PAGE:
5 Test-Taking Strategies for Psychology Exams

Nothing can replace great study skills, but practicing good test-taking strategies can help improve your performance on psychology exams. These tips are applicable to virtually any topic, so start working on your own personal approach to test-taking in order to determine which techniques work best for you.

Whenever you take a test, spend a little time evaluating what you did that worked well and how you might apply those skills again in the future.


Start by Looking Over the Test

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As soon as you receive the exam, spend at least a couple minutes looking it over. How many questions are there? What type of questions are on the test? In many cases, your psychology tests will be a mix of different questions types. For example, the test might include a number of multiple-choice questions, a true-false section, and a few essay-style questions.

Understanding the format of the test will give you a better idea of how to budget your time.


Pace Yourself

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Most tests have some sort of time requirement, so it is important to answer questions as quickly as possible in order to fully complete the exam.

Start by determining how long you have for each question. Generally, you should allow approximately 30 to 60 seconds for each multiple-choice question, depending upon the amount of time you have available for the test.


Don't Skip Around

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Some recommend starting with the easiest questions first before going back to finish the difficult questions at the end of the test. While this strategy may work for some students, it also makes it more likely that you will forget to answer skipped questions.

Also, you'll lose more time by having to look back over your test and figure out which questions you didn't answer. Instead, try working your way through the exam in the order the questions are presented.

If you do find yourself struggling with a particular question, place a clear and obvious mark next to it and then move on to the next question. When you are finished with each section of the test, you can then quickly go back to the marked questions and try to come up with a response.


Use the Process of Elimination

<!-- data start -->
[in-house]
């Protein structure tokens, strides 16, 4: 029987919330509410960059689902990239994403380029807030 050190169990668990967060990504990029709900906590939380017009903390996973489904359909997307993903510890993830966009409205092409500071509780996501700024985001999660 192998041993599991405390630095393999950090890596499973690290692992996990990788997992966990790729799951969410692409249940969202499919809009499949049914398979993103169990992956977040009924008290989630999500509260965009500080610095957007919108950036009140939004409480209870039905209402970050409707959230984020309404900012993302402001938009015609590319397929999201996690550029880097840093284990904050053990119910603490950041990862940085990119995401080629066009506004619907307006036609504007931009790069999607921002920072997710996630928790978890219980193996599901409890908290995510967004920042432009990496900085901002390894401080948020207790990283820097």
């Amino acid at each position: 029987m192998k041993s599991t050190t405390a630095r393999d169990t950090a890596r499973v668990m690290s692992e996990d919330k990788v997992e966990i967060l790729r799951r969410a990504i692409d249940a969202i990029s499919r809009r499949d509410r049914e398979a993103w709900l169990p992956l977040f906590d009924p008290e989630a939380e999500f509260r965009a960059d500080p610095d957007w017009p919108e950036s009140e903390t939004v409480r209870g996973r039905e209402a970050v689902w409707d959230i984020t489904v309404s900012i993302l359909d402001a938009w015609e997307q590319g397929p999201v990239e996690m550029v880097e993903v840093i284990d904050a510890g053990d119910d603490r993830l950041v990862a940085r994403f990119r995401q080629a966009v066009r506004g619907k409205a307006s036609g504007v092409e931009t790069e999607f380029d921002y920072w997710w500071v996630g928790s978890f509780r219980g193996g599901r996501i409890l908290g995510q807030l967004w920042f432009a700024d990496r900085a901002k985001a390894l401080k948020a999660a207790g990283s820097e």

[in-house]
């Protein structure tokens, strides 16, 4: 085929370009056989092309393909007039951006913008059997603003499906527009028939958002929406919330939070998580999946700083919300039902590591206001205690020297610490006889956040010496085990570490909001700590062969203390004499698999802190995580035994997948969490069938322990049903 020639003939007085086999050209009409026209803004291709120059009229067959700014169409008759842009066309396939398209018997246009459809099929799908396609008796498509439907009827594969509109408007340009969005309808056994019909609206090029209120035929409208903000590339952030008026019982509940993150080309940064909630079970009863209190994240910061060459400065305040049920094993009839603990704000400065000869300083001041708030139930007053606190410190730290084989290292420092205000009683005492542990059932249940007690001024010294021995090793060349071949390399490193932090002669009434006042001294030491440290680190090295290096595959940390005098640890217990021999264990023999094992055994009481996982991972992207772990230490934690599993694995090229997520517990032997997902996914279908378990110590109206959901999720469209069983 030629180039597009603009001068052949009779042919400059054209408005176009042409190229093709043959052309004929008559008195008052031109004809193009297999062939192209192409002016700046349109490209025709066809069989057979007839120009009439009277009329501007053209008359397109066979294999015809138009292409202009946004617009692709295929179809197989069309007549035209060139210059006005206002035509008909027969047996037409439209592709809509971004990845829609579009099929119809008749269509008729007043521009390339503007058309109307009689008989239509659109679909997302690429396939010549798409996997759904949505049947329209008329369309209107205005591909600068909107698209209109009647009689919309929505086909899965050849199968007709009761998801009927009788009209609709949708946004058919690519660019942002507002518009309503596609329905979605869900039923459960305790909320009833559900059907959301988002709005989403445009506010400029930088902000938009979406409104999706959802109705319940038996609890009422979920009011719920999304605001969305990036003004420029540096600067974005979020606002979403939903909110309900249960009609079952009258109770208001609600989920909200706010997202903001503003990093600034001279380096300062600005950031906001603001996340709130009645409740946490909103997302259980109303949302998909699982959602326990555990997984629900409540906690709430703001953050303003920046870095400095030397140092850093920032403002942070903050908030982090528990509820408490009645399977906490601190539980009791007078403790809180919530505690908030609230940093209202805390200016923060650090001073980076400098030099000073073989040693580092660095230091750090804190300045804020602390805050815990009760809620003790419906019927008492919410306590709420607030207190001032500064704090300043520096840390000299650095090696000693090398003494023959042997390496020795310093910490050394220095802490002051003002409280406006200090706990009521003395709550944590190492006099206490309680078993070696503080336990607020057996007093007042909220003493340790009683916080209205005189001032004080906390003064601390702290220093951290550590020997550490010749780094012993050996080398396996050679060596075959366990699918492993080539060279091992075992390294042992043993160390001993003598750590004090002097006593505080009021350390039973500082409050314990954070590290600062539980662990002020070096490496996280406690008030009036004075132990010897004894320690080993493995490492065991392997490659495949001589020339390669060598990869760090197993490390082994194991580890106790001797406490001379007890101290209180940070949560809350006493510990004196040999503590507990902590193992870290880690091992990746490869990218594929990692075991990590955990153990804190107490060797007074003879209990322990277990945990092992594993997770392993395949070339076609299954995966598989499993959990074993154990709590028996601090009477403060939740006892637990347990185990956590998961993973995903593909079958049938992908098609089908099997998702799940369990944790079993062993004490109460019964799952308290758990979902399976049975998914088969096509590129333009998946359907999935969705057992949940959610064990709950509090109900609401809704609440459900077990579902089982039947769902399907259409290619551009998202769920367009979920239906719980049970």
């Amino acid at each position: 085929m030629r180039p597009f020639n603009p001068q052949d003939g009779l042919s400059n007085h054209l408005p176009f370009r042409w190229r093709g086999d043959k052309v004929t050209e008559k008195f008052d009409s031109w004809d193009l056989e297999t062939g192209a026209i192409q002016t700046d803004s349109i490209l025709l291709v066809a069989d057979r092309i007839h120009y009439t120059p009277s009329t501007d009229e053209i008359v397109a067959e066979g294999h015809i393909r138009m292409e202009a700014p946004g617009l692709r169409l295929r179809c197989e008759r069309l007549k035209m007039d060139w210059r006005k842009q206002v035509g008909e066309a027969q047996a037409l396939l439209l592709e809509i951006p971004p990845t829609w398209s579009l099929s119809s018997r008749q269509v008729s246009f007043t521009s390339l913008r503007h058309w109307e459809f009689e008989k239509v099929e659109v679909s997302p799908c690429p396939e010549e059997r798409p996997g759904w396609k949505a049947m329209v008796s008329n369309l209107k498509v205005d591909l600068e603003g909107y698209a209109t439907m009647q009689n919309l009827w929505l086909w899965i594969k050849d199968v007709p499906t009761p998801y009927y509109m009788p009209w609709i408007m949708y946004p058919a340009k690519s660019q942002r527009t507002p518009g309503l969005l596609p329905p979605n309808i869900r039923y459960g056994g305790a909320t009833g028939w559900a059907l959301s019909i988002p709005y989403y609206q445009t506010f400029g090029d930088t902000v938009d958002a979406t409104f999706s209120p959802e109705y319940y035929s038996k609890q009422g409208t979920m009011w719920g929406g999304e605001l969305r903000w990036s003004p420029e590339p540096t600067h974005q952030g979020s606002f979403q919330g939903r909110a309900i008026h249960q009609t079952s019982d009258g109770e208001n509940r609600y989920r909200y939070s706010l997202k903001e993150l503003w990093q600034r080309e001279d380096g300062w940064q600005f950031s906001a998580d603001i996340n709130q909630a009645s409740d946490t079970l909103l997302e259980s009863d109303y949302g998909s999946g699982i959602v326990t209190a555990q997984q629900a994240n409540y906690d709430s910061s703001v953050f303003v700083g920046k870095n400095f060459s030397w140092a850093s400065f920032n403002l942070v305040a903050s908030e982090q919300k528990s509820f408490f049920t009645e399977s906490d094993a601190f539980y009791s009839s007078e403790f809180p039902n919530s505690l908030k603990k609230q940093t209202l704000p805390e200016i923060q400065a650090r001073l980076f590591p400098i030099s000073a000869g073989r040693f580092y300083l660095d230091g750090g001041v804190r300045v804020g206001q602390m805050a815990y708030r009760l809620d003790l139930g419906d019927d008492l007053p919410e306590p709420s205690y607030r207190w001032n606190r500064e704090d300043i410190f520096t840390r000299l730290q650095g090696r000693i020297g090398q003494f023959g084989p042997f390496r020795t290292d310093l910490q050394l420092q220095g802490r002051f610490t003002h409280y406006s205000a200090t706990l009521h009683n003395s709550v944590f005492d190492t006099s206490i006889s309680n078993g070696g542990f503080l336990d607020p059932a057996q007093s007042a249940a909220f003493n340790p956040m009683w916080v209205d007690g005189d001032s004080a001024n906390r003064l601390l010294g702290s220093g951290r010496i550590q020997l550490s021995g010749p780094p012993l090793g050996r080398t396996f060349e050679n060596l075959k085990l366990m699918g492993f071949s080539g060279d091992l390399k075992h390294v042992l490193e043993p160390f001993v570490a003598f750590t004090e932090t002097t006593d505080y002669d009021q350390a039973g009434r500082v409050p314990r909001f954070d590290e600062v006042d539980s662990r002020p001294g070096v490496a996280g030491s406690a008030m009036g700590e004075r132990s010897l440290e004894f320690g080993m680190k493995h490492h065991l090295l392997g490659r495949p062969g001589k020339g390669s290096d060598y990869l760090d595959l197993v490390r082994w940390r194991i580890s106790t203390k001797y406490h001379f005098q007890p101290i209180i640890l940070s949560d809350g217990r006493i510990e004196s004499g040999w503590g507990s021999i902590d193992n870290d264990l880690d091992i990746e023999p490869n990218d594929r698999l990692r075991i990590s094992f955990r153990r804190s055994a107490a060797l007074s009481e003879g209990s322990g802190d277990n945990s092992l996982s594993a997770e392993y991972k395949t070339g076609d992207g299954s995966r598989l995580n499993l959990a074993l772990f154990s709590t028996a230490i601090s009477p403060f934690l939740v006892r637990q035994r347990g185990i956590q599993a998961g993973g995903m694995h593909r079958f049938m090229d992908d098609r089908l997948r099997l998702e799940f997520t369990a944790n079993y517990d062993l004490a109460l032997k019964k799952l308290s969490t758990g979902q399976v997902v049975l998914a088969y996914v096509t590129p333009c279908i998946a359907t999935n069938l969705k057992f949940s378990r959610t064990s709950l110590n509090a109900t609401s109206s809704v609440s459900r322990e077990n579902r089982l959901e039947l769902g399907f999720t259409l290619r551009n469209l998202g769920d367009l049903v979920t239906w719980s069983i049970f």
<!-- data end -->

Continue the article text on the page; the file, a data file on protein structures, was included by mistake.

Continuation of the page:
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Generally, the first few multiple-choice questions will be the easiest, but don't let this lead to overconfidence. The questions will probably become increasingly difficult the further you delve into the exam, which is when you should start employing a psychology test-taking strategy known as the process of elimination.

When you encounter a question that you don't immediately know the answer to, start by carefully reading each possible answer. Then start ruling out the options that make the least sense. Even if you are completely baffled by the question, it is often possible to use common sense and your prior knowledge of psychological topics to determine a likely answer.

Remember that some multiple-choice tests include more than one answer that is technically correct. Your job is to select the answer that fully answers the question and is the "most correct" out of all the possible options.


Read Each Question Carefully

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It may sound like a bit of very obvious advice, but reading each question carefully is one of the most important test-taking strategies you can use on any psychology test. As you begin to read the question, you might immediately formulate a response before you've even finished reading the question.

If you were to write your answer before you fully read the question, you might miss out on important information or even give the wrong response.

2 Sources
Verywell Mind uses only high-quality sources, including peer-reviewed studies, to support the facts within our articles. Read our editorial process to learn more about how we fact-check and keep our content accurate, reliable, and trustworthy.
  1. Bayram B. Scale for test preparation and test taking strategies. Educational Sciences: Theory and Practice. 2013;13(1):279-389.

  2. Tennessee Department of Education. Five best practices to support student ACT success.

Additional Reading

By Kendra Cherry
Kendra Cherry, MS, is an author and educational consultant focused on helping students learn about psychology.